An open letter penned by dealer Andre Ruzhnikov has propelled an exhibition of Fabergé works at the Hermitage museum in St Petersburg into the limelight for all the wrong reasons. Addressed to Mikhail Piotrovsky, head of the Hermitage, the letter alleges that more than 20 of the included works from the collection of Alexander Ivanov are “outright fakes.”
The exhibition, “Fabergé: Jeweller to the Imperial Court,” is the first major showcase of works by Fabergé at the Hermitage since 1993. The show went on view in November and runs through the mid-March, but Ruzhnikov has urged Piotrovsky to pull the plug on the show immediately.
“I can only guess as to why tawdry fakes have been allowed into the venerable Hermitage,” writes Ruzhnikov, who is based in London. “By exhibiting fakes you are not only insulting the good name of Fabergé, you are destroying the authority of the Museum you have been appointed to lead,” he continued, addressing Piotrovsky directly. “You are betraying your visitors’ trust. You are deceiving them. You are operating under false pretences. No other major museum in the world would allow fake objects to be showcased within its walls.”
The author lambasts the exhibition for the works contributed by the Fabergé Museum in Baden-Baden, Germany, a private museum owned by Ivanov, a Russian collector and oligarch with links to Vladimir Putin and the Kremlin. Among the works Ruzhnikov claims to be forgeries are a figurine of a soldier lighting a cigarette (“a crude copy of Savitsky’s figurine in the Fersman Museum”) and the Hen Easter Egg (the original of which “can be admired just 1,000 steps from the Hermitage, in the Fabergé Museum on Fontanka”).
However, the object that Ruzhnikov most highlights is the Wedding Anniversary Egg included in the exhibition that was supposedly made by Fabergé and gifted to Empress Alexandra by Tsar Nicholas II on their 10th wedding anniversary in 1904. The letter cites discrepancies in the egg that were first pointed out by Fabergé researcher by DeeAnn Hoff in 2020.
Hoff’s research has raised concern about the authenticity of the egg because miniatures depicted on the egg seem to be imitations of outdated, now colourised, photographs of the Tsar and the royal family. For instance, the portrait of Nicholas II shows the Tsar wearing just four medals as opposed to the five that he wore from 1896 onwards. Therefore, it seems that the image might actually be based on an photo of him from 1894. Furthermore, one of the medals is incorrectly coloured blue instead of red and white, which represented the Danish flag. Other portraits on the egg appear to come from a 1906 photo of members of the royal family.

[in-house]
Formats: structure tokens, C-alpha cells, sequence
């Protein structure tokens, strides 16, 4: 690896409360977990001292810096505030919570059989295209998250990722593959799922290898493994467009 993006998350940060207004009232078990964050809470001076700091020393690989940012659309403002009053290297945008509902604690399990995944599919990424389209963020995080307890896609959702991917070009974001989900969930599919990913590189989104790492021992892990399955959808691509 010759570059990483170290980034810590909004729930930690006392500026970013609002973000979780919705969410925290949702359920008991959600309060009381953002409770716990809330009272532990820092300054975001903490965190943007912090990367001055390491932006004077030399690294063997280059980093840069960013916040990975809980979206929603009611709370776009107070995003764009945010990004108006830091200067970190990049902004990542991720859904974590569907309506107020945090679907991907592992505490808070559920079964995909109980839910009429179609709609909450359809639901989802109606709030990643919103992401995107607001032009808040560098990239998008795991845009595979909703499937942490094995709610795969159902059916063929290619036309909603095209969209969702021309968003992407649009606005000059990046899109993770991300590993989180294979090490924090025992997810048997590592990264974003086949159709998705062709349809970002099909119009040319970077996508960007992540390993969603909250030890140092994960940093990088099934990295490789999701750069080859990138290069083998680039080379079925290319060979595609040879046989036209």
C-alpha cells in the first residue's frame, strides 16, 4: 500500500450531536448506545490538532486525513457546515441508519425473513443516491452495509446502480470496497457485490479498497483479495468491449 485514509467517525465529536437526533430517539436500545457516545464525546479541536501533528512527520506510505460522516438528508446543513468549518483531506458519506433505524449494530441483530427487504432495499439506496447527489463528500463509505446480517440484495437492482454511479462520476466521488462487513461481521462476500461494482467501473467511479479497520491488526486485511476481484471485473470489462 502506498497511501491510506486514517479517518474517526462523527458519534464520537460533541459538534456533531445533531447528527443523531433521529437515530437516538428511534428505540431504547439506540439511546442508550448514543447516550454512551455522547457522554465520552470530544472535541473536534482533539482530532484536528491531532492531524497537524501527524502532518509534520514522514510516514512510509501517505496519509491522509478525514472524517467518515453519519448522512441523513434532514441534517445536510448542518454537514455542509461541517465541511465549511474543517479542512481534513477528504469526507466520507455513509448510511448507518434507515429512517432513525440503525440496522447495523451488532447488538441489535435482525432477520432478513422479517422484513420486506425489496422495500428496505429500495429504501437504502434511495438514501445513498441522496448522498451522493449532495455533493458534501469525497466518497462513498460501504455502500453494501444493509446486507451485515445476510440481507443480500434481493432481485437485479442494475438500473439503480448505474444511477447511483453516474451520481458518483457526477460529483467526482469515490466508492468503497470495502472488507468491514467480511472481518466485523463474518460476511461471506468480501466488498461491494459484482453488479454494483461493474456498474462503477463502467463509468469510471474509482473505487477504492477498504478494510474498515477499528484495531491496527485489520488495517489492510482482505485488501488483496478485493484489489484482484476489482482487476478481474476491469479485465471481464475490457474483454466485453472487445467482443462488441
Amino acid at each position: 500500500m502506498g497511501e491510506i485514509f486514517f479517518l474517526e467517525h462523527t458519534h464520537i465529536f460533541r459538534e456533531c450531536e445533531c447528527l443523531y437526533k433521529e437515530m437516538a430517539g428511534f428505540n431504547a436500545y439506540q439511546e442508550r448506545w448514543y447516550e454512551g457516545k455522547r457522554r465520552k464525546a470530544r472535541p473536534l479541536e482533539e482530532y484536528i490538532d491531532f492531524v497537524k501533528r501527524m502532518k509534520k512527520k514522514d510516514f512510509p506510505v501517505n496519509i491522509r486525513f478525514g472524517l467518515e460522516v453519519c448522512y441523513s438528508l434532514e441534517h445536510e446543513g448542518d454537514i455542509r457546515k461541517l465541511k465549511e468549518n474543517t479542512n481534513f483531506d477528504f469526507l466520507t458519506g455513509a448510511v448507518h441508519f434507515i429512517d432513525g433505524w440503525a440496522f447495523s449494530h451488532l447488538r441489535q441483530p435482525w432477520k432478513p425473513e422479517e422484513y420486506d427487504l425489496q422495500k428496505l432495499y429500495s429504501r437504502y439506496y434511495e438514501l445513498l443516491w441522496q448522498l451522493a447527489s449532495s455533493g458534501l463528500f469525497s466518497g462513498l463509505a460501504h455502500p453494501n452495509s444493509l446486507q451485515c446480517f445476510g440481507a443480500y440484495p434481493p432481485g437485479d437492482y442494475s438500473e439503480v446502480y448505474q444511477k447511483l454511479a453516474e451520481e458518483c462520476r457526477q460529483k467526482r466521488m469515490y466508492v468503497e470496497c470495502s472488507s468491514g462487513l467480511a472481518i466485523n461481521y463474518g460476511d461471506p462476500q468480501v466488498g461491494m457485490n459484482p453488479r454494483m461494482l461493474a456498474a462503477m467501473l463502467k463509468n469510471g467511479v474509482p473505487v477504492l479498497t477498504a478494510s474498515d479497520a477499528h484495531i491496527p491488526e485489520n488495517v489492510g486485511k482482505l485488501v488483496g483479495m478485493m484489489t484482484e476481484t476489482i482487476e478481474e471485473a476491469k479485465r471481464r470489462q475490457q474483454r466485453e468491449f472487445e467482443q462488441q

Piotrovsky and the Hermitage have not issued comment on Ruzhnikov’s allegation although following the release of the letter, press were directed to an exhibition catalogue stating: “The authenticity of each fresh item that appears on the market can always be challenged and disputed … the consensus of the expert community is not easy to obtain and is often lacking.”
Peter Carl Fabergé was a jeweler who is perhaps best-known for his ornate and delicate eggs, which bare his name. During the late 1800s, Fabergé and his St Petersburg workshop, House of Fabergé, supplied the Russian imperial court with many works and did so until 1917, when the Russian Revolution began. During that time, Fabergé oversaw the creation of 52 eggs commissioned by the royal family, of which 46 are in existence today. In addition to his eggs, Fabergé also created a number of tiaras, brooches, bracelets, and household items for the royal family.
Fabergé eggs have gained popularity in recent years and so have forgeries, which have become common amongst the Fabergé market.